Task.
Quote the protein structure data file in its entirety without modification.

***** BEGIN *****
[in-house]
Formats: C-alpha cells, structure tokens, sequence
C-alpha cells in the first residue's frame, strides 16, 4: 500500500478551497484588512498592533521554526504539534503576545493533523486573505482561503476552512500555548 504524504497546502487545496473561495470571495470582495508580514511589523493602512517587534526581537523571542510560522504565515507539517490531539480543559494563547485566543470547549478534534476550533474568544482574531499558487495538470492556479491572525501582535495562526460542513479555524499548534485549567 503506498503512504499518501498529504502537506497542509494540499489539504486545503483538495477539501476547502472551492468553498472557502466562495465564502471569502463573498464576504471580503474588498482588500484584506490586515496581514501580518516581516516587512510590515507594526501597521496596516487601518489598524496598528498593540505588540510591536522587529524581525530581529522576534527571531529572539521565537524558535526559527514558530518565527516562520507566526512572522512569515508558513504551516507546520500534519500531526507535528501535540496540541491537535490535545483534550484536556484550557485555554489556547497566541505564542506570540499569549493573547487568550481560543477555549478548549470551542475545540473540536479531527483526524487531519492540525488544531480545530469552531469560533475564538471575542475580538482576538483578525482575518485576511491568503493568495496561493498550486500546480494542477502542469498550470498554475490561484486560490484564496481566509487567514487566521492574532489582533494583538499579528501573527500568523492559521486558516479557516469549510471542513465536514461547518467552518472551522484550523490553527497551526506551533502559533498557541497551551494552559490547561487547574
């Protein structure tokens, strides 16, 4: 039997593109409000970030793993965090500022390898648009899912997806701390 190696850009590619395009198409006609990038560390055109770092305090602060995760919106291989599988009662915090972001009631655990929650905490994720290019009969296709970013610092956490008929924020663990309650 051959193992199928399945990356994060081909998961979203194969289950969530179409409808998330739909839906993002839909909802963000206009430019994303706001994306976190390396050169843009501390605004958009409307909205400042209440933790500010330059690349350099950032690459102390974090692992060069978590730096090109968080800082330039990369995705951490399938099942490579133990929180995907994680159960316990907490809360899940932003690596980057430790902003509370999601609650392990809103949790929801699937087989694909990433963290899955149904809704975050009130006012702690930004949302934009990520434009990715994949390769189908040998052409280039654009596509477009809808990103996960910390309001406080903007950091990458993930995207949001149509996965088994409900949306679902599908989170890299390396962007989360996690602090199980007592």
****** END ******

[in-house]
Formats: C-alpha cells, structure tokens, sequence
C-alpha cells in the first residue's frame, strides 16, 4: 500500500478551497484588512498592533521554526504539534503576545493533523486573505482561503476552512500555548 504524504497546502487545496473561495470571495470582495508580514511589523493602512517587534526581537523571542510560522504565515507539517490531539480543559494563547485566543470547549478534534476550533474568544482574531499558487495538470492556479491572525501582535495562526460542513479555524499548534485549567 503506498503512504499518501498529504502537506497542509494540499489539504486545503483538495477539501476547502472551492468553498472557502466562495465564502471569502463573498464576504471580503474588498482588500484584506490586515496581514501580518516581516516587512510590515507594526501597521496596516487601518489598524496598528498593540505588540510591536522587529524581525530581529522576534527571531529572539521565537524558535526559527514558530518565527516562520507566526512572522512569515508558513504551516507546520500534519500531526507535528501535540496540541491537535490535545483534550484536556484550557485555554489556547497566541505564542506570540499569549493573547487568550481560543477555549478548549470551542475545540473540536479531527483526524487531519492540525488544531480545530469552531469560533475564538471575542475580538482576538483578525482575518485576511491568503493568495496561493498550486500546480494542477502542469498550470498554475490561484486560490484564496481566509487567514487566521492574532489582533494583538499579528501573527500568523492559521486558516479557516469549510471542513465536514461547518467552518472551522484550523490553527497551526506551533502559533498557541497551551494552559490547561487547574
């Protein structure tokens, strides 16, 4: 039997593109409000970030793993965090500022390898648009899912997806701390 190696850009590619395009198409006609990038560390055109770092305090602060995760919106291989599988009662915090972001009631655990929650905490994720290019009969296709970013610092956490008929924020663990309650 051959193992199928399945990356994060081909998961979203194969289950969530179409409808998330739909839906993002839909909802963000206009430019994303706001994306976190390396050169843009501390605004958009409307909205400042209440933790500010330059690349350099950032690459102390974090692992060069978590730096090109968080800082330039990369995705951490399938099942490579133990929180995907994680159960316990907490809360899940932003690596980057430790902003509370999601609650392990809103949790929801699937087989694909990433963290899955149904809704975050009130006012702690930004949302934009990520434009990715994949390769189908040998052409280039654009596509477009809808990103996960910390309001406080903007950091990458993930995207949001149509996965088994409900949306679902599908989170890299390396962007989360996690602090199980007592």